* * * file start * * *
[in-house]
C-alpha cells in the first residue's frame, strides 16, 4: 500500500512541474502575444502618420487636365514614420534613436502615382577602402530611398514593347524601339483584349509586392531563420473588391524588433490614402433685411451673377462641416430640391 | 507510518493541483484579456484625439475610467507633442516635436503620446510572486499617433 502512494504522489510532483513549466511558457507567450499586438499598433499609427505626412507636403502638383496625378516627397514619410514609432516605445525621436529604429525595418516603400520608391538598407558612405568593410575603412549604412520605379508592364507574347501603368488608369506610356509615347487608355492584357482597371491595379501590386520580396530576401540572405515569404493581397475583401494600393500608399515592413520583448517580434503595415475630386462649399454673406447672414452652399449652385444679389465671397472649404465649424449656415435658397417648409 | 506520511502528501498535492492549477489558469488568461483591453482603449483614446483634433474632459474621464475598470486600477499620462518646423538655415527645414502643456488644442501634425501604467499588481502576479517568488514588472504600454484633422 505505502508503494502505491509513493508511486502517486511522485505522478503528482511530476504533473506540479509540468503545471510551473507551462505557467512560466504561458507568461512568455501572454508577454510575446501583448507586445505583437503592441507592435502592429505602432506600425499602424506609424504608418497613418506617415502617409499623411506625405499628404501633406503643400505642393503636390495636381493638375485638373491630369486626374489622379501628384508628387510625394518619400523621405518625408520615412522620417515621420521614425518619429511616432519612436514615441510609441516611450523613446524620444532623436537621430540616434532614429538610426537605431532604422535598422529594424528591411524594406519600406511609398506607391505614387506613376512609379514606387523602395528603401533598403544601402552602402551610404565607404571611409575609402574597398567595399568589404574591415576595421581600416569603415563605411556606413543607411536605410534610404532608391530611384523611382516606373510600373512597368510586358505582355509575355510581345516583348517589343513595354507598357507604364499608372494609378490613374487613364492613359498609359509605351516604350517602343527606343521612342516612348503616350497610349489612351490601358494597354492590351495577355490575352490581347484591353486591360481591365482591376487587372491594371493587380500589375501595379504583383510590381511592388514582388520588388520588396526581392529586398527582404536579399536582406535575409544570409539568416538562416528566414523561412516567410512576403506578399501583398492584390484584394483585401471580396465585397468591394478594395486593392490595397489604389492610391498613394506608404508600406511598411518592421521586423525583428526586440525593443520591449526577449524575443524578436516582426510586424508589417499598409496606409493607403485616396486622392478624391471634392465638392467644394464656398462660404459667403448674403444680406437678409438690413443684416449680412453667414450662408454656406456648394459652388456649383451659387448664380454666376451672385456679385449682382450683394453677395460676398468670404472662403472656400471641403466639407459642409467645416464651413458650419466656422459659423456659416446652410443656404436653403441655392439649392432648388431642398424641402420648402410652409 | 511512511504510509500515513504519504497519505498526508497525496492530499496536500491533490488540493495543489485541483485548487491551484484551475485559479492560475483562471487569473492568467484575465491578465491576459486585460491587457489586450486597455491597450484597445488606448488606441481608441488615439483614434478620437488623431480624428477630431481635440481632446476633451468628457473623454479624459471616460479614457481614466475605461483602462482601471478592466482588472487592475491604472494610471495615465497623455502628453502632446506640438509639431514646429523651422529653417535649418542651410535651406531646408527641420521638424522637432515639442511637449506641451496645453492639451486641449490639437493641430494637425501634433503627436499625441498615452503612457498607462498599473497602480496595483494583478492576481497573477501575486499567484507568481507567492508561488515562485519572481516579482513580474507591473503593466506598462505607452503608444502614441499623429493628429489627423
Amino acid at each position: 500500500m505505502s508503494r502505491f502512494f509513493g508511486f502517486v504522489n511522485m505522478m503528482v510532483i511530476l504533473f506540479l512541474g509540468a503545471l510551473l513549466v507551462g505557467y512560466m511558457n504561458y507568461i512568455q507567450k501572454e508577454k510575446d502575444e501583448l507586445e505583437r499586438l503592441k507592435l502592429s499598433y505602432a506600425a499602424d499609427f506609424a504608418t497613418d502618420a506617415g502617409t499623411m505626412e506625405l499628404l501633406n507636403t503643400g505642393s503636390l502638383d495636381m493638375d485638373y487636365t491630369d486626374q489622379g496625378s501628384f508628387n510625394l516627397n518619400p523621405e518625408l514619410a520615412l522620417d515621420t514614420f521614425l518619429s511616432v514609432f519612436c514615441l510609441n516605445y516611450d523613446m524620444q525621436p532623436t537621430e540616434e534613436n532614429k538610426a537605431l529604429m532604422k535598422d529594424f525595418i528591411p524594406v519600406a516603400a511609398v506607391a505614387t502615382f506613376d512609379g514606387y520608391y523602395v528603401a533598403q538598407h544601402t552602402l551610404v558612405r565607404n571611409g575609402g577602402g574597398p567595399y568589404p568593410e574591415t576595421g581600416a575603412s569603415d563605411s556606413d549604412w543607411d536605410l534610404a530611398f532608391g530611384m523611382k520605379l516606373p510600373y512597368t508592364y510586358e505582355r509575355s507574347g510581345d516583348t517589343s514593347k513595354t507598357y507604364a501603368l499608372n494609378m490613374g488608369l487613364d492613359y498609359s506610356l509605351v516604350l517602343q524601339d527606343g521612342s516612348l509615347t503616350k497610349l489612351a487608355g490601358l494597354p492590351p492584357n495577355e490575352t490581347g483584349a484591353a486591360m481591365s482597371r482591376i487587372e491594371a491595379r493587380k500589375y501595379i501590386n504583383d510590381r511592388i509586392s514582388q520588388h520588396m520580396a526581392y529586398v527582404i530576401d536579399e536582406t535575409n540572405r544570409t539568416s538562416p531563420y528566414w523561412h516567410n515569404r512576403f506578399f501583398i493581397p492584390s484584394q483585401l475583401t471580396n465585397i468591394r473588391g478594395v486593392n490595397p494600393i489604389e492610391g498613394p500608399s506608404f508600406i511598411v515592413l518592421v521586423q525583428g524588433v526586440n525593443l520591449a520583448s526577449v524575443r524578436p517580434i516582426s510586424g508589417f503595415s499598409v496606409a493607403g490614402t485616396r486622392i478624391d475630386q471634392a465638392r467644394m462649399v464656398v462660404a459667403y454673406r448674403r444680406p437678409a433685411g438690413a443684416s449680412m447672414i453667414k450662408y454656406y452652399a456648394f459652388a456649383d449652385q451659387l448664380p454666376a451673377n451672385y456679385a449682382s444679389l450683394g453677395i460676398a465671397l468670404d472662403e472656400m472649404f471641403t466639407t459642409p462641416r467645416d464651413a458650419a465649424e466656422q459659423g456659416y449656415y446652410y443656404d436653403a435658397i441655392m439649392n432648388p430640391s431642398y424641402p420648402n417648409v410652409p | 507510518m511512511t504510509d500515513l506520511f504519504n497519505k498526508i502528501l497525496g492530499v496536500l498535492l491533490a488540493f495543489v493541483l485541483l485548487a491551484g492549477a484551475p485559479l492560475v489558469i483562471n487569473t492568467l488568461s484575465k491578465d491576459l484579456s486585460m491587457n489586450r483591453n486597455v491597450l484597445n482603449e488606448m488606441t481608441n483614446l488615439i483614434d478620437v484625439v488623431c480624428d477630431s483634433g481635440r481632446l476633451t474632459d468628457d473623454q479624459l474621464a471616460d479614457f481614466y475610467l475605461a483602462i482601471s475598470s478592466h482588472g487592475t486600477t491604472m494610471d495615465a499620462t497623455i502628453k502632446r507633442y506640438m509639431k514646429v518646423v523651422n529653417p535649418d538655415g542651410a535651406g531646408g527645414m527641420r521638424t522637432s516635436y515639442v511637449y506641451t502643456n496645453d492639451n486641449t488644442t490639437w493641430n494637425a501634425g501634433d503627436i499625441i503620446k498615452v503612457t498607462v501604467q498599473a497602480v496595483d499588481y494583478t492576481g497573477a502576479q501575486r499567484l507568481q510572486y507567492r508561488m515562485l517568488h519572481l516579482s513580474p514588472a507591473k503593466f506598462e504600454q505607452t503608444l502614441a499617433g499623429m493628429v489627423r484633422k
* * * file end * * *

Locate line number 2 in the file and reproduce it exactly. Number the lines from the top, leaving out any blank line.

C-alpha cells in the first residue's frame, strides 16, 4: 500500500512541474502575444502618420487636365514614420534613436502615382577602402530611398514593347524601339483584349509586392531563420473588391524588433490614402433685411451673377462641416430640391 | 507510518493541483484579456484625439475610467507633442516635436503620446510572486499617433 502512494504522489510532483513549466511558457507567450499586438499598433499609427505626412507636403502638383496625378516627397514619410514609432516605445525621436529604429525595418516603400520608391538598407558612405568593410575603412549604412520605379508592364507574347501603368488608369506610356509615347487608355492584357482597371491595379501590386520580396530576401540572405515569404493581397475583401494600393500608399515592413520583448517580434503595415475630386462649399454673406447672414452652399449652385444679389465671397472649404465649424449656415435658397417648409 | 506520511502528501498535492492549477489558469488568461483591453482603449483614446483634433474632459474621464475598470486600477499620462518646423538655415527645414502643456488644442501634425501604467499588481502576479517568488514588472504600454484633422 505505502508503494502505491509513493508511486502517486511522485505522478503528482511530476504533473506540479509540468503545471510551473507551462505557467512560466504561458507568461512568455501572454508577454510575446501583448507586445505583437503592441507592435502592429505602432506600425499602424506609424504608418497613418506617415502617409499623411506625405499628404501633406503643400505642393503636390495636381493638375485638373491630369486626374489622379501628384508628387510625394518619400523621405518625408520615412522620417515621420521614425518619429511616432519612436514615441510609441516611450523613446524620444532623436537621430540616434532614429538610426537605431532604422535598422529594424528591411524594406519600406511609398506607391505614387506613376512609379514606387523602395528603401533598403544601402552602402551610404565607404571611409575609402574597398567595399568589404574591415576595421581600416569603415563605411556606413543607411536605410534610404532608391530611384523611382516606373510600373512597368510586358505582355509575355510581345516583348517589343513595354507598357507604364499608372494609378490613374487613364492613359498609359509605351516604350517602343527606343521612342516612348503616350497610349489612351490601358494597354492590351495577355490575352490581347484591353486591360481591365482591376487587372491594371493587380500589375501595379504583383510590381511592388514582388520588388520588396526581392529586398527582404536579399536582406535575409544570409539568416538562416528566414523561412516567410512576403506578399501583398492584390484584394483585401471580396465585397468591394478594395486593392490595397489604389492610391498613394506608404508600406511598411518592421521586423525583428526586440525593443520591449526577449524575443524578436516582426510586424508589417499598409496606409493607403485616396486622392478624391471634392465638392467644394464656398462660404459667403448674403444680406437678409438690413443684416449680412453667414450662408454656406456648394459652388456649383451659387448664380454666376451672385456679385449682382450683394453677395460676398468670404472662403472656400471641403466639407459642409467645416464651413458650419466656422459659423456659416446652410443656404436653403441655392439649392432648388431642398424641402420648402410652409 | 511512511504510509500515513504519504497519505498526508497525496492530499496536500491533490488540493495543489485541483485548487491551484484551475485559479492560475483562471487569473492568467484575465491578465491576459486585460491587457489586450486597455491597450484597445488606448488606441481608441488615439483614434478620437488623431480624428477630431481635440481632446476633451468628457473623454479624459471616460479614457481614466475605461483602462482601471478592466482588472487592475491604472494610471495615465497623455502628453502632446506640438509639431514646429523651422529653417535649418542651410535651406531646408527641420521638424522637432515639442511637449506641451496645453492639451486641449490639437493641430494637425501634433503627436499625441498615452503612457498607462498599473497602480496595483494583478492576481497573477501575486499567484507568481507567492508561488515562485519572481516579482513580474507591473503593466506598462505607452503608444502614441499623429493628429489627423